Planning for the future is complex, especially when it comes to deciding what happens to your property and assets after you pass away. One of the main things you may want to do is provide for your loved ones by bequeathing your wealth and assets to them. If you are the parent of a special needs child, one of your primary goals with your estate plan is likely to provide for this child and protect his or her interests well into the future. There are specific estate planning tools that will allow you to accomplish this goal.
Through a special needs trust, you can set aside and protect assets for the well-being and provision of someone who cannot care for himself or herself. There are many benefits to taking advantage of this specific estate planning tool, including the peace of mind that comes from knowing your child’s needs are secure. With thoughtful planning, you can feel confident that you have met your loved one’s housing and other basic needs long after you are gone.
What can you accomplish with a special needs trust?
Through a special needs trust, you can care for someone who has physical, medical or mental needs that keep him or her from holding a job and earning an income. One of the primary benefits to establishing a trust for this purpose is that payments received from the trust will not affect one’s eligibility for public benefits. Consider the following facts about special needs trusts:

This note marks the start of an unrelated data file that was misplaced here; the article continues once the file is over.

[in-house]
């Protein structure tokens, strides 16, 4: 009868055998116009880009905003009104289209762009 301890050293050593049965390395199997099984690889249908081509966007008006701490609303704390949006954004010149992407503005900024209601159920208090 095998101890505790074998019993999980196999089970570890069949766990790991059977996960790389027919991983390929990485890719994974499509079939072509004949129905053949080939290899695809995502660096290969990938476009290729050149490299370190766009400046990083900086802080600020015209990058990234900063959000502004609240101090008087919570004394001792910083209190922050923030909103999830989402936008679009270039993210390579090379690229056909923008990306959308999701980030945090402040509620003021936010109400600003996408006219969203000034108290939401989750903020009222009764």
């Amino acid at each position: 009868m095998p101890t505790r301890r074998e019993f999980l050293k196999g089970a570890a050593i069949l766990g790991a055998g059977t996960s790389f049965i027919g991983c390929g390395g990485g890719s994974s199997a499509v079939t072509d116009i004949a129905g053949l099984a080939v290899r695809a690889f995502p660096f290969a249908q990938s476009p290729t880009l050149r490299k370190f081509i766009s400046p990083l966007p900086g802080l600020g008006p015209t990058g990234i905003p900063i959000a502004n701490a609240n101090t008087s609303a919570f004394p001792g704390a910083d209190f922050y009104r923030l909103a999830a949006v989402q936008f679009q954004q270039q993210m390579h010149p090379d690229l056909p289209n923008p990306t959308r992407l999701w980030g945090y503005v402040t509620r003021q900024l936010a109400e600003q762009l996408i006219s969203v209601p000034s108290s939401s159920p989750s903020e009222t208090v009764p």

- Your loved one will retain his or her eligibility for public assistance, such as Medicaid.
- Your provision of financial support for your child will not affect his or her ability to secure disability benefits.
- The money held in the trust is for additional needs your child may have not covered by other benefits.
- Payments from special needs trusts can go for needs related to medical expenses, transportation needs, payments for caretakers and more.
When creating a special needs trust, you will appoint someone to oversee the management and distribution of these assets. This individual has the responsibility of ensuring that the use of trust assets is appropriate, and not in a way that could compromise the beneficiary’s ability to receive public assistance. If you are the parent of a special needs child in Colorado, it may be in your interests to consider the benefits of establishing this type of trust.